1. Ask open-ended questions:
This is the oldest trick in the book. Ask questions that can’t be answered with a yes or a no. Questions like, “What do you do for a living?… How did you get into that business?”
“What do you like to do with your free time? … How did you get started in that hobby?”

People love to talk about themselves. If you can get someone talking about what they care about, they will often come alive.

2. Ask expansive follow up questions:
You may have noticed this above, but you should always have a good follow up question. People are used to being asked what they do. But a great follow up will reveal much more.
Some examples are:
What is the biggest challenge you face in your current career?
What do you know now that you wish you knew 5 years ago?
What are your favorite aspects of what you love to do ?

Each of these questions asks for more than just information. They ask for analysis, reflection, and engagement.

3. Make eye contact, lean in, smile, and nod.
Don’t over do it, but this works wonders. It gives you something to focus on. Plus it will encourage the person to keep going. Nonverbal cues are huge parts of our language so don’t neglect them.

4. Really listen and reflect.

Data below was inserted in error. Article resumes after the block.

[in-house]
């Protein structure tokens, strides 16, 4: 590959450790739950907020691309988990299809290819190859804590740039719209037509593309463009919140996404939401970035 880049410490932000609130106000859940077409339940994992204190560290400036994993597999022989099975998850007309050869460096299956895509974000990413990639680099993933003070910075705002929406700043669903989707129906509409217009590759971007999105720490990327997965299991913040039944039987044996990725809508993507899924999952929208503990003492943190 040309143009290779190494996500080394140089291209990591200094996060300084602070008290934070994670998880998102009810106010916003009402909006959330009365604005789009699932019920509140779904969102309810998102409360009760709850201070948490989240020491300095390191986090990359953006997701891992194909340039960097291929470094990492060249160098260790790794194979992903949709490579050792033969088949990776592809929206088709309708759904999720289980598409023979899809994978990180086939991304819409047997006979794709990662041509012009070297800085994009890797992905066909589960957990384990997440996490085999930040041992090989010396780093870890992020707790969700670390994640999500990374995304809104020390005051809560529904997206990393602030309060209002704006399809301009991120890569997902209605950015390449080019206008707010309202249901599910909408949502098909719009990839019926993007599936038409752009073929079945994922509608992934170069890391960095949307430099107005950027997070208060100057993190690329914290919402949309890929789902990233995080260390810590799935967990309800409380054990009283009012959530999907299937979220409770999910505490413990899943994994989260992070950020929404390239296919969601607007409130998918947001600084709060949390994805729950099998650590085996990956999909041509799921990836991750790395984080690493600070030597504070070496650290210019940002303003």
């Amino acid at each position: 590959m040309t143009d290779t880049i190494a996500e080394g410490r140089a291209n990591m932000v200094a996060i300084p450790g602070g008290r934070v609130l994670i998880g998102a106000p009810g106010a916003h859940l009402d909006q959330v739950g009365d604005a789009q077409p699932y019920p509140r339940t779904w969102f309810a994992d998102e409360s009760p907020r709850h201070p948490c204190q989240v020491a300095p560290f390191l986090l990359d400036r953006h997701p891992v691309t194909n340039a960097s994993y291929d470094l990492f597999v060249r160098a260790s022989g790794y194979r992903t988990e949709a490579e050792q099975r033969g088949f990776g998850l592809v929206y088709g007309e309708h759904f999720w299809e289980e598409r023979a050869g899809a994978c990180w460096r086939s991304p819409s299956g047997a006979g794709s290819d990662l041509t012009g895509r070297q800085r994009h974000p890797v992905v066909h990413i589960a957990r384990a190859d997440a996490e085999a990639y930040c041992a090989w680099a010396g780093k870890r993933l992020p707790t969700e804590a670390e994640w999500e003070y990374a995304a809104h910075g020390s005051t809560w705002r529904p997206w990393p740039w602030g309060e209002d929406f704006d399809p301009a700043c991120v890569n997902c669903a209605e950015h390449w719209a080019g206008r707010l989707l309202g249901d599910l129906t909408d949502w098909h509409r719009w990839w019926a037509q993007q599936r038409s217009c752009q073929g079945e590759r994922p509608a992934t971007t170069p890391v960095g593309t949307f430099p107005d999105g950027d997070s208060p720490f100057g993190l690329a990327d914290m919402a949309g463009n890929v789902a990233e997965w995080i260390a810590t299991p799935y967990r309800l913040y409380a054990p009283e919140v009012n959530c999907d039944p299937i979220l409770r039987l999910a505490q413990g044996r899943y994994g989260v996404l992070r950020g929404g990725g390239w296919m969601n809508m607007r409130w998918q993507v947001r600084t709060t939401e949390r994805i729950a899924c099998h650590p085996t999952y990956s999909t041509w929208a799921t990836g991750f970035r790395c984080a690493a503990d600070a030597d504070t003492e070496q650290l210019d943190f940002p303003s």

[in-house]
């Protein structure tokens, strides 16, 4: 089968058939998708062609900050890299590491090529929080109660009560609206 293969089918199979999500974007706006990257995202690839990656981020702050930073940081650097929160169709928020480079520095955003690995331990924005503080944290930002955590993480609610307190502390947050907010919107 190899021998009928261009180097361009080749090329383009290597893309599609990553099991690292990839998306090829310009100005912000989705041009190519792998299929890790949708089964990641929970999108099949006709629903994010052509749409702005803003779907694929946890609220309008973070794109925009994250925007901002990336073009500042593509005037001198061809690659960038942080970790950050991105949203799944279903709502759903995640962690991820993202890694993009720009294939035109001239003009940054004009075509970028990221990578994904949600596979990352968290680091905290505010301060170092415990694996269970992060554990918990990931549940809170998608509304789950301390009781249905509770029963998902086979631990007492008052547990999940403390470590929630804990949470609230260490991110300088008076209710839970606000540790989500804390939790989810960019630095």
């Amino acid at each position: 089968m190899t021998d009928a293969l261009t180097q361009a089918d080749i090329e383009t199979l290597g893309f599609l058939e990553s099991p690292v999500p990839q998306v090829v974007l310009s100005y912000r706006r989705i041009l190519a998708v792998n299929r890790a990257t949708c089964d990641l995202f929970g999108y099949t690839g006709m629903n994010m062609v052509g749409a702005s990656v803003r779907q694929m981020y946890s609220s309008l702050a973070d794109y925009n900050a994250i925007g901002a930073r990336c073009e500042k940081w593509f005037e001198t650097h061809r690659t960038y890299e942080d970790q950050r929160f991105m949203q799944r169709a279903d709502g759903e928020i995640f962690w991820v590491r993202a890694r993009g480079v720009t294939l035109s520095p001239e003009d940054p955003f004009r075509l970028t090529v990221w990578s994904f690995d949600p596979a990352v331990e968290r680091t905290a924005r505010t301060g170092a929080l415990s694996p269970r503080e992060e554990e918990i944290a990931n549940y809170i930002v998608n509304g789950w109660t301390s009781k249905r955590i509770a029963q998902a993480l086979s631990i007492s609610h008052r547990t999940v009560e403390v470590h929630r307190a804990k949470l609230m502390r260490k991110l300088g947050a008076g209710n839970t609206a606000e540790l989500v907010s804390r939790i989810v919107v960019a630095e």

The biggest key to connecting is actually listening. People are used to others being polite. Show you are paying attention by hearing what they are saying and reflecting it back to them.

One trick my teacher always recommended was to imagine a beam of energy running from their heart to yours. This will help you feel connected even if you aren’t interested in the same things they are.

MindFitMove Practice

  • Think of someone who you have had a hard time connecting with.
  • Maybe a coworker or a neighbor.
  • Don’t choose someone you have a lot of conflict with, but someone more neutral to start.
  • Try out the above techniques and see what you find out.
  • Learning to be present with anyone is one of the best gifts we can give the world.

Let’s Discuss
What tricks do you use when you are trying to connect?


How Flipping A Coin Made Me Perfect At Yoga

Guy jumping in yoga poseI’m failing at yoga.
I mean totally blowing it.

My warrior two looks like warrior one. And my warrior one looks like someone broke off the top a bowling trophy.

An Endless Path
The other day a classmate observed that the path of Yoga is endless. We are always working towards greater subtlety and clarity. When he said this, I felt a lump in my throat.

In Yoga school, I am a neophyte extraordinaire. I’ve only practiced with a well-trained teacher for a few months.